The Hebrew name for this book, Qohelet comes from the named author. Ecclesiastes is the Greek version of the Hebrew word. The Hebrew root qhl  and the Greek word both have to do with an assembly or congregation. (i.e. “ecclesia” in Greek meaning congregation) The name of the book  in Hebrew literally means “gatherer” or “acquirer”. The Greek word means a member of an assembly. Sometimes the author is referred to as “Preacher” but that comes from a misinterpretation (one who gathers the assembly) rather then a member of an assembly.

Ecclesiastes is one of the wisdom books. Traditionally Solomon is considered the author of Ecclesiastes, but that is probably not accurate. While there are not good historical clues in the text with regard to dating, the language suggests a dating during the Persian period, and the Aramaic loan words also suggest a post exile date(539 BCE). There are no Greek loan words and so the book probably dates before 450-330 BCE.

It is important to understand a bit about the Persian period.  One of the important achievements of the Persian government was the standardization of money in the last of the sixth century. This caused much growth in the economy. This helped economic opportunity extend to the poor as well as the rich. Money became valued for its own sake. All the economic growth also brought volatility and thus economic insecurity. People tried to get ahead but there was also a real risk of financial ruin. It was a time of opportunity and risk. It was a time of economic, political and social change.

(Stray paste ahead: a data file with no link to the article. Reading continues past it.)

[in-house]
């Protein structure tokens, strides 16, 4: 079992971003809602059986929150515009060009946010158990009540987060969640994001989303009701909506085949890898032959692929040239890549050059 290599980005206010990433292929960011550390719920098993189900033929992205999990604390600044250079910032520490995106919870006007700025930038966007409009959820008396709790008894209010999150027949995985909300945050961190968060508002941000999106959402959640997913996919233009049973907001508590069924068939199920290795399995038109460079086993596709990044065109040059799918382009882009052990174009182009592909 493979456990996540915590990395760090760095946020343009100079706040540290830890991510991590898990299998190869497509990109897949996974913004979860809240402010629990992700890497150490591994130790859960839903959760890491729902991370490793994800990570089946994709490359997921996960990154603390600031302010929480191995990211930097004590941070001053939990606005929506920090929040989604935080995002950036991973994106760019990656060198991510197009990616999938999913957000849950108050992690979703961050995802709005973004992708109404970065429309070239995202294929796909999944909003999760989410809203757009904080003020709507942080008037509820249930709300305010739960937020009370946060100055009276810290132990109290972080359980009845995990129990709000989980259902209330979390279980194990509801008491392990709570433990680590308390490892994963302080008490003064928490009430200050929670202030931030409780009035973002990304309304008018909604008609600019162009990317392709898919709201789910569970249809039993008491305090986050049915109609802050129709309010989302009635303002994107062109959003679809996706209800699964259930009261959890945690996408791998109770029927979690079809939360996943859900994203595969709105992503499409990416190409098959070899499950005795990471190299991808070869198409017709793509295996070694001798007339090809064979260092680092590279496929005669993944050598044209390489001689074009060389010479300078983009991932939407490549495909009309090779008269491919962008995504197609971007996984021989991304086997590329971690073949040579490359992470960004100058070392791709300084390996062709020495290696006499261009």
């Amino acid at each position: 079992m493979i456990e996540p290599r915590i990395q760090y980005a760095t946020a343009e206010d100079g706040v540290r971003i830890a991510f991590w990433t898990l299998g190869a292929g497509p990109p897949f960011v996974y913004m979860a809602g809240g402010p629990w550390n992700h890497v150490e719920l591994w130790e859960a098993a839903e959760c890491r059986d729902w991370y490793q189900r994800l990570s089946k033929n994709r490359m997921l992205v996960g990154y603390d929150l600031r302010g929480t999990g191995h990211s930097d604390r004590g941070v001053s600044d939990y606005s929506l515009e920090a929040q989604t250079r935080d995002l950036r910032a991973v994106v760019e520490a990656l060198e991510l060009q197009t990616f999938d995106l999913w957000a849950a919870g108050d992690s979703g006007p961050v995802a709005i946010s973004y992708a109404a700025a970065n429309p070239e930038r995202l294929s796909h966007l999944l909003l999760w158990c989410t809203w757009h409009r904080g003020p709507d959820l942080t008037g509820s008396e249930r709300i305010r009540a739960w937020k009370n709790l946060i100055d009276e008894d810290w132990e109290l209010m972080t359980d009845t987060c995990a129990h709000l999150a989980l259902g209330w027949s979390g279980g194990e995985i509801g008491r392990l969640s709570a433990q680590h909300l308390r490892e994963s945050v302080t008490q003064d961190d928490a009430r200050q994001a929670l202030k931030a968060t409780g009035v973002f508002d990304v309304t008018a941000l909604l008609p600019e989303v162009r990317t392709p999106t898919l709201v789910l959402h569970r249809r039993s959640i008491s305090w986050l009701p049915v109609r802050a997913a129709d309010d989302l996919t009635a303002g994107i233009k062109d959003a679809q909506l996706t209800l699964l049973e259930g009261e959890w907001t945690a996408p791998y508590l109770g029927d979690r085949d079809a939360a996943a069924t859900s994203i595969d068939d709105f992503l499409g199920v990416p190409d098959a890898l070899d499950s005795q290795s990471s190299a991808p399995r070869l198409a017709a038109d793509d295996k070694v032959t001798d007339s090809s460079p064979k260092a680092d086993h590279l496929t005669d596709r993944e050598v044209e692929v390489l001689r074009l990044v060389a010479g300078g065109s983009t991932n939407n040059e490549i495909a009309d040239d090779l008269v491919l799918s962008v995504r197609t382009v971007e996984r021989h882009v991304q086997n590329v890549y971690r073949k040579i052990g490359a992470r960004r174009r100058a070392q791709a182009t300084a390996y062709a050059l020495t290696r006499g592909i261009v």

The author points out the inconsistencies and contradictions of the time. As modern readers we tend to classify statements as positive or negative. In the ancient Near East it was common to explore contradictory ideas either as conversations between people or as an inner dialogue. God for the author is a distant God and a mystery. Notice how this viewpoint compares and contrasts with other parts of the Old Testament. Ponder as you read if the author is pessimistic or perhaps honest about the human condition.

The structure of the book is difficult to set out. Some believe there is no structure, others have found a complex structure. Most find a rough structure. Watch for repeated phrases and watch for the tensions in the text.

There is a superscription and an epilogue and there are an opening poem (1:3-11) and a concluding poem (12:3-7). 6:10 is the mid point of the book

An Outline ( after Leong Seow)

1.1 Superscription

1:2-6:9 The First Half

1:2-11 Preface

1:12-2:11 The Author’s Autobiography

2:12-26 The Leveling Effect of Death

3:1-15 The Determination of Events

3:16-22 The Determination of Humanity’s Lot

4:1-16 Relative Good

5:1-7 Attitude before God

5:8-6.9 Enjoy but do not be Greedy

6:10-12:14 The Second Half

6:10-7:14 The limits of knowledge

7:15-29 Righteousness and Wisdom are Elusive

8:1-17 The Limits of Power

9:1-10 Enjoy Life

9:11-10:15 The World is Full of Risks

10:16-11:6 Living with Risks

11:7-12:8 Conclusion: Enjoy Life Before It is Too Late

12:9-14 Epilogue

Here are several good sources to aid your reading of the Ecclesiastes

Anderson, Bernhard W., Katheryn Pfister Darr, Understanding the Old Testament Abridged fourth Edition. (Upper Saddle River,New Jersey: Prentice Hall) 1998.

Leong Seow, Choon “Ecclesiastes”” in The New Oxford Annotated Bible with Apocrypha: New Revised Standard Version.Coogan, Michael D.; Brettler, Marc Z.; Perkins, Pheme; Newsom, Carol A. (2010-01-20) Oxford University Press. Kindle Edition.

Leong Seow, Choon “Ecclesiastes” in  HarperCollins Bible Commentary Mays, James L. ed.(San Francisco: HarperSanFrancisco) 2000.

Silby Towner, W “Ecclesiastes”,in The New Interpreter’s Bible Vol 5, Keck, Leander E. ed. (Nashville: Abingdon Press) 1996.